If there were no betting limits and you had an infinite bankroll, the Martingale betting strategy would be unstoppable. It's a popular betting system due to it's high win rate, but one long losing streak that pushes your next bet past the table betting limit or your current bankroll can be disastrous.

Reverse Martingale Roulette Strategy (or Anti-Martingale System)

The reverse or anti-Martingale system works the opposite way, hoping to capitalize on win streaks instead of cancelling out losing streaks. You place an initial wager on an even-money bet, and if it wins, you double it. If that second bet wins, you double it again. If you lose at any point in the sequence you start again with a one-unit bet. This Martingale strategy includes setting a goal for your sequence before starting, such as five-straight wins.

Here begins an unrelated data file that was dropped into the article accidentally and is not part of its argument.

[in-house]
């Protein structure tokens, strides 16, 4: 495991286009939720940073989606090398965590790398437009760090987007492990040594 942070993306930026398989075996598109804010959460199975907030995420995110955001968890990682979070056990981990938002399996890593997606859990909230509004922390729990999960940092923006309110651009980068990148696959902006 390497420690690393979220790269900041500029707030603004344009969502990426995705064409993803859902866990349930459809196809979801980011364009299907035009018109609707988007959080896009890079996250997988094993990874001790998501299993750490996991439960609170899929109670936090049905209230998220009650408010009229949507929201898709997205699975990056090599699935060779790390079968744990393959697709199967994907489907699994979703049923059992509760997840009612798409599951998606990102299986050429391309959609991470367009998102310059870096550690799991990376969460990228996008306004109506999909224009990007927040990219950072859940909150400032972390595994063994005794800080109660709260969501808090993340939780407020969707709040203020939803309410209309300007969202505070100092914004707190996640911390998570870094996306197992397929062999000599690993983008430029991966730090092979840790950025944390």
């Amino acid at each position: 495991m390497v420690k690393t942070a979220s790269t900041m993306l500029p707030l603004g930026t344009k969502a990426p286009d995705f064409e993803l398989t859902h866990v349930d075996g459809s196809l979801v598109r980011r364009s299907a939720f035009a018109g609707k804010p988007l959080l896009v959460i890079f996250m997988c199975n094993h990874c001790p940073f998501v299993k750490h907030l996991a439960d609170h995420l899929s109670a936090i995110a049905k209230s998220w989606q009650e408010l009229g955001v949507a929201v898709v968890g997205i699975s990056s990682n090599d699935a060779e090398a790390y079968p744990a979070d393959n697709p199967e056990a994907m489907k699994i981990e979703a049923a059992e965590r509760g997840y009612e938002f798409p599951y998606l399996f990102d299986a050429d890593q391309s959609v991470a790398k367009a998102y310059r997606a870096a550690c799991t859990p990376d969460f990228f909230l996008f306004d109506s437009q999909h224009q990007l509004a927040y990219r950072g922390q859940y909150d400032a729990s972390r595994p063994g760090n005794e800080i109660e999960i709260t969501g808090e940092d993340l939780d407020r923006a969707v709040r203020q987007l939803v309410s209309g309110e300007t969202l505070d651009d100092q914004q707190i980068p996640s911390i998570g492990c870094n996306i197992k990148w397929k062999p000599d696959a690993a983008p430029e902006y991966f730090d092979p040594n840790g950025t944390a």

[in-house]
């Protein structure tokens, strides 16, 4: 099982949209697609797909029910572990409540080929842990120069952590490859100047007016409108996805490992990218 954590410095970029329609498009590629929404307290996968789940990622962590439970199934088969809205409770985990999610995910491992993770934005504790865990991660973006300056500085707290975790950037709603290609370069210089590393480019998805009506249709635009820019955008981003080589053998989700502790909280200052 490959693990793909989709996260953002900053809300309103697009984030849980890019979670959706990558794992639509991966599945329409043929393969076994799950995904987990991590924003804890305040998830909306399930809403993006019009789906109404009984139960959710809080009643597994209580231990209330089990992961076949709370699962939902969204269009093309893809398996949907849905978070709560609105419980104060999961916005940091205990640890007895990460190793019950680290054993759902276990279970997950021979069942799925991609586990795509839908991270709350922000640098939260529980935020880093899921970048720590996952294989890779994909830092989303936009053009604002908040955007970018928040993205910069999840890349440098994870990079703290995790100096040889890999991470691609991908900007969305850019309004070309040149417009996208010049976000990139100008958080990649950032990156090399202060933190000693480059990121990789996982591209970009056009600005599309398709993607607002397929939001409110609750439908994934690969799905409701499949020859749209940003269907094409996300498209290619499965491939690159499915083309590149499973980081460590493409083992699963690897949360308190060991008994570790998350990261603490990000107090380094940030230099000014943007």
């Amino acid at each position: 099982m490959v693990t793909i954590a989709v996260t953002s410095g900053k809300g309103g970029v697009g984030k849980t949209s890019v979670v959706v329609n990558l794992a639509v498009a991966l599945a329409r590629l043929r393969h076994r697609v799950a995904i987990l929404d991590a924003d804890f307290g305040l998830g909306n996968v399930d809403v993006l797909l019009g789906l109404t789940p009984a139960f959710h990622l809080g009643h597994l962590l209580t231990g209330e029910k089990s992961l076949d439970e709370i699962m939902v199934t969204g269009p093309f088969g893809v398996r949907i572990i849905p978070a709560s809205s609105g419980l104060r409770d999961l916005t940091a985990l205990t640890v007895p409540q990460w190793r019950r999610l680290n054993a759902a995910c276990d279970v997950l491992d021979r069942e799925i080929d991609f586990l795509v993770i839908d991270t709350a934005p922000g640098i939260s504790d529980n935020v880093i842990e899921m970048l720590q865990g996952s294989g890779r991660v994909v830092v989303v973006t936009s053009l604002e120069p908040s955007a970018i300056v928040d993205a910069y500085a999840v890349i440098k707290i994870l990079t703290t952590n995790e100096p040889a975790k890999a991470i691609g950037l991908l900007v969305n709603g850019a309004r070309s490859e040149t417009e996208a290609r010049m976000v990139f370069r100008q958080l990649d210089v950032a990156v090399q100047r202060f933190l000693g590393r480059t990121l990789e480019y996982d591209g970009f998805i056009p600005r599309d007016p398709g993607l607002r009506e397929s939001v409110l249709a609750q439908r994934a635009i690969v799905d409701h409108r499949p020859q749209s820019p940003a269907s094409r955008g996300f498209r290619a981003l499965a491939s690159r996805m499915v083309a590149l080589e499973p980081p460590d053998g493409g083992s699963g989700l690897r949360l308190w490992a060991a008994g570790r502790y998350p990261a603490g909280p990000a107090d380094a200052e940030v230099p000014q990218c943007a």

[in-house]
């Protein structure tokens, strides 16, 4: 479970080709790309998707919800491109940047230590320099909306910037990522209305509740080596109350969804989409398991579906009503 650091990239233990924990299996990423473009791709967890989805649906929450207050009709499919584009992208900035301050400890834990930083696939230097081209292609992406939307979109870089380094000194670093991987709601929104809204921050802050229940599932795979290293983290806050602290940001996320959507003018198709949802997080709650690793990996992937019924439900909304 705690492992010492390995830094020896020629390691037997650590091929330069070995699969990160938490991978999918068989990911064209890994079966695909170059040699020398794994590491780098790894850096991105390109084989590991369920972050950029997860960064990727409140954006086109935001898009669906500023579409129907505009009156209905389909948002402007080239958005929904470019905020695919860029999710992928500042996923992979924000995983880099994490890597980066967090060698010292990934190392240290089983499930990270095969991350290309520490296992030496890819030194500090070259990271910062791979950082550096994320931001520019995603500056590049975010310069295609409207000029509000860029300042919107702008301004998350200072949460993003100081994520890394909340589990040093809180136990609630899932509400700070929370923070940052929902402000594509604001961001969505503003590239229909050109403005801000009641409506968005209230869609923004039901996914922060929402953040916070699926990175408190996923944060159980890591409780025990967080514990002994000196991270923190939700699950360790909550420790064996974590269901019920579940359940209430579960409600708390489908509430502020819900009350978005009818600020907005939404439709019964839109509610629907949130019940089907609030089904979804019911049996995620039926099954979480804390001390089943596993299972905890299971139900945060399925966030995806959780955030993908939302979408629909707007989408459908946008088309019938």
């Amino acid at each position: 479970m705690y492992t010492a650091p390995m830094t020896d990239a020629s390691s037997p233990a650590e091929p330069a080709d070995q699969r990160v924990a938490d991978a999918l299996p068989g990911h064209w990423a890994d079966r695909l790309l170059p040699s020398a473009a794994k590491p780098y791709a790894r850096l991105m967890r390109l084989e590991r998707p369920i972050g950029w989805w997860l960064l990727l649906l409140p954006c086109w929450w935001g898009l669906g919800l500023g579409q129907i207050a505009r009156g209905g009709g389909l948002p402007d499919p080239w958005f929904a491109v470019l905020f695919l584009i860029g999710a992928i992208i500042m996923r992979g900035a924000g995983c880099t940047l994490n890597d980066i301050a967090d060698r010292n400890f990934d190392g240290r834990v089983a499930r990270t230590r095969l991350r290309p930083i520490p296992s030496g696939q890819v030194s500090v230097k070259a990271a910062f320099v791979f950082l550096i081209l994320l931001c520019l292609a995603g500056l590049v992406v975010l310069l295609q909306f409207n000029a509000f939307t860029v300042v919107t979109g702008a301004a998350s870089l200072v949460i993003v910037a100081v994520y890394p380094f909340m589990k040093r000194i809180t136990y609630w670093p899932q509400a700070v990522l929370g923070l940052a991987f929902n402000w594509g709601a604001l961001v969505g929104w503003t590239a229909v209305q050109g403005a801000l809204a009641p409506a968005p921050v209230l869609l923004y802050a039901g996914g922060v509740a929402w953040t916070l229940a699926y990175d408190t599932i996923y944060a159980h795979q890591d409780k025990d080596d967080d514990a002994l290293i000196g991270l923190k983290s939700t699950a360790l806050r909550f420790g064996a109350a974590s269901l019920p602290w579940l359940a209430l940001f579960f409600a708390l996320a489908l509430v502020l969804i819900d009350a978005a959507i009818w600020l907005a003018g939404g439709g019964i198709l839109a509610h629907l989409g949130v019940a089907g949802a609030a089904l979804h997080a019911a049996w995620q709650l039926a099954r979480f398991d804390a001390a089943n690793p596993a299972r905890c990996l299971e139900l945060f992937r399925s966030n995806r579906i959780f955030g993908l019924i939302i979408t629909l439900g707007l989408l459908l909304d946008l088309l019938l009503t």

Reverse Martingale System Example (Aiming For 5 Wins):

  • Bet $1 on red, double down if you win.

  • Bet $2 on red, double down if you win.

  • Bet $4 on red, double down if you win.

  • Bet $8 on red, double down if you win.

  • Bet $16 on red, collect your $32 if you win and start a new $1 sequence.

Players can adjust the difficulty and potential payout of these sequences by changing the number of wins they aim for. This is a good system for bankroll management as each sequence from start to finish only costs one betting unit.

Grand Martingale Roulette Strategy

The Grant Martingale strategy is a more aggressive version of the standard Martingale strategy. In this system, instead of just doubling your bet with each loss, you also add an extra unit after each loss. This way, when you do eventually win, you have generated a larger profit on the sequence than you would have sticking to just doubling your wager.

Grand Martingale System Example:

  • Bet $1 on red. Win = $1 Profit. Continue if you lose.